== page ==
Just as ancient Romans once flocked to the Circus Maximus to view the dramatic spectacle of chariot racing, so do modern Prince Albert residents enjoy the same pleasure today by visiting the P.A. Exhibition Grandstand.
© Herald photo by Matt Gardner
Adam Sanderson commands his horses in the chariot races at this year’s PAEX Summer Fair.
The Prince Albert Professional Chuckwagon & Chariot Association (PAPCCA) is performing chariot and chuckwagon races at the Grandstand every day this week until Saturday as part of the 2012 PAEX Summer Fair. All guests are invited to watch skilled professional racers compete in a bravura display of horsemanship.
Chariot races start daily at 2 p.m. while chuckwagon races begin at 5 p.m.
“They’ve worked really hard on this track to make it an all-weather track and try to get it so we can run even if it does rain,” race announcer Dwight Shields said. “We would prefer to run a little later in the evening. Usually we run at about 4 (p.m.) with our chariot show and then 5, 6 or 7 (p.m.) with our wagons. But it depends.
“The thing is, most of our fans are older people and working people, and everybody’s at work this week. At this time of day they can’t come to our show and at 5 o’clock tonight they’re still going to be awfully rushed to see our chuckwagon show. But it’s all part of how they fit the events in the fair.”
Despite the potentially inconvenient start times, Shields had no complaints about attendance.
“We’re running earlier in the day, but we’ve had a pretty good turnout, actually,” he said. “P.A. always we have a good turnout.”
The primary difference between chariot racing and chuckwagon racing lies in the number of horses. Chariots use only two horses whereas chuckwagons involve four, along with bigger wheels on the wagon itself.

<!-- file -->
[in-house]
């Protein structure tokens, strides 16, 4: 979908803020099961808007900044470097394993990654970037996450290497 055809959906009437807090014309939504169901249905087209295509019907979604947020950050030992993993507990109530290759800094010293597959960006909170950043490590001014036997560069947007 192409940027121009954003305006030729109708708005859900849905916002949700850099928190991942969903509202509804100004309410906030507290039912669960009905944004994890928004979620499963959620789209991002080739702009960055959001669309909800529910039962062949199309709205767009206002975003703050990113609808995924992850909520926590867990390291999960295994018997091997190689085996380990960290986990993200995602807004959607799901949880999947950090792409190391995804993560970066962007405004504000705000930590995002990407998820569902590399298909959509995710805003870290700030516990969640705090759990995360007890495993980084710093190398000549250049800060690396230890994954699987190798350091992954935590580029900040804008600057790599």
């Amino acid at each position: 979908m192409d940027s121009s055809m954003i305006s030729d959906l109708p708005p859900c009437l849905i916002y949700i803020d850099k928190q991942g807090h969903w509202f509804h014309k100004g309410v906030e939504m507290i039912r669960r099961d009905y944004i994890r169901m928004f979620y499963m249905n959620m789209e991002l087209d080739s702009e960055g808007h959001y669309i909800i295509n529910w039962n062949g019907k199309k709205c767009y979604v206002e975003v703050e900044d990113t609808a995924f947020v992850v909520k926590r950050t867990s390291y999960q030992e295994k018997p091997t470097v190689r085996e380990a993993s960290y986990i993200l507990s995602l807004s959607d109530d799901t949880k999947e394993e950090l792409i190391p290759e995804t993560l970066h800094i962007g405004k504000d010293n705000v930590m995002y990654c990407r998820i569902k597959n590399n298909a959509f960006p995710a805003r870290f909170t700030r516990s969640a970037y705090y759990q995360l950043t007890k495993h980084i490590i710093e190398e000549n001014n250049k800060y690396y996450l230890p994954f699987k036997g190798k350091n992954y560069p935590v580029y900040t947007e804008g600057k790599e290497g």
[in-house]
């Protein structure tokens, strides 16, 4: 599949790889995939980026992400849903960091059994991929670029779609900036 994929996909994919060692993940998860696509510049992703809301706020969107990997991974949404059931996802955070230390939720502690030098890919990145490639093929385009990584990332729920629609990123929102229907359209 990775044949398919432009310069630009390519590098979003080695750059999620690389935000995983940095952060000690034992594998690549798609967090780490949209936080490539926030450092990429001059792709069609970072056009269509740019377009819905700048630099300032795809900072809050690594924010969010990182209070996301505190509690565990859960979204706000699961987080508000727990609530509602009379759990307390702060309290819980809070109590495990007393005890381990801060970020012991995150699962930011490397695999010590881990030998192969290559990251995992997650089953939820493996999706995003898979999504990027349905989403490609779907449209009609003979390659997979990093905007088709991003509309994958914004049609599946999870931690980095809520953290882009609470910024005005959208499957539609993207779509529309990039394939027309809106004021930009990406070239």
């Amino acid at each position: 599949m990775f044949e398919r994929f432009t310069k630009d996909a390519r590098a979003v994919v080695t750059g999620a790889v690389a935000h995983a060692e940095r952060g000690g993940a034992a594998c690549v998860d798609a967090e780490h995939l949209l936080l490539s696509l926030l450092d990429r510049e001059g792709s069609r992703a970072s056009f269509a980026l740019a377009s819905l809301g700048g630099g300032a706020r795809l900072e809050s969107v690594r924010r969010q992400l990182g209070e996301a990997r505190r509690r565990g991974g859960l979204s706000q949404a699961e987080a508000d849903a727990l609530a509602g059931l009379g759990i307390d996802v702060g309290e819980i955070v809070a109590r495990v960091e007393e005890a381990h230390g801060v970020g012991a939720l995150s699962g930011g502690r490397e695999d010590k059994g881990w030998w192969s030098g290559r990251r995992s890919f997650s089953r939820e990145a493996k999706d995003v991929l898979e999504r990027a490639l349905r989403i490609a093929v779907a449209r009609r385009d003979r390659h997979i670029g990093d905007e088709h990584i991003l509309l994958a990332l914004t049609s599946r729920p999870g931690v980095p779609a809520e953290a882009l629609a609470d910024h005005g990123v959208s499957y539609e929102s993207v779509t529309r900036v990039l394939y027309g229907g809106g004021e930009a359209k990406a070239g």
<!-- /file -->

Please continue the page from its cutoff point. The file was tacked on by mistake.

PAEX director Bernie Zintel is an enthusiastic fan of both sports and took a leading role in organizing the 2012 chariot and chuckwagon races.
“This year I’ve taken on the directorship because I didn’t want to lose the chuckwagon chair, and we’re short of directors,” he said. “So I’ve taken it on this year and I’m enjoying it.”
We’re running earlier in the day, but we’ve had a pretty good turnout, actually. P.A. always we have a good turnout. Dwight Shields
For the benefit of the audience and officials, chariot drivers at the event wear coloured shirts that match the colour of a designated barrel. At the start of each race, the drivers and horses must quickly circle their own barrels before beginning a lightning-fast lap around the track.
“It’s a fun thing to watch if you’ve never watched it,” Zintel said.
The horses in the races are all ¾ or 7/8ths pure thoroughbreds and some are completely pure. Each horse must measure below a bar of 58 ½ inches at the high point on their shoulders and typically attend a measuring day in the spring.
“If they go under the bar when they are five years old in our association, they’re freeze-branded on the body and that marks them for life,” Shields said. “When you watch the races here you’ll see a lot of the horses with a P and a bar under it. That’s our brand on the shoulder that says that horse is marked for life to race in our association.”
While horses in the chariot races are typically referred to as ponies, Shields insists the designation is a misnomer.
“The term ‘ponies’ is used, but none of them are ponies anymore,” he said. “There’s some pony in their background only to get the height … They’re bred that way to keep them under that bar.”
The PAPCCA is racing in Prince Albert for 12 days in total this year. After being rained out for their first three days in May, they have five days booked at the Summer Fair as well as additional shows lined up for the long weekend in September.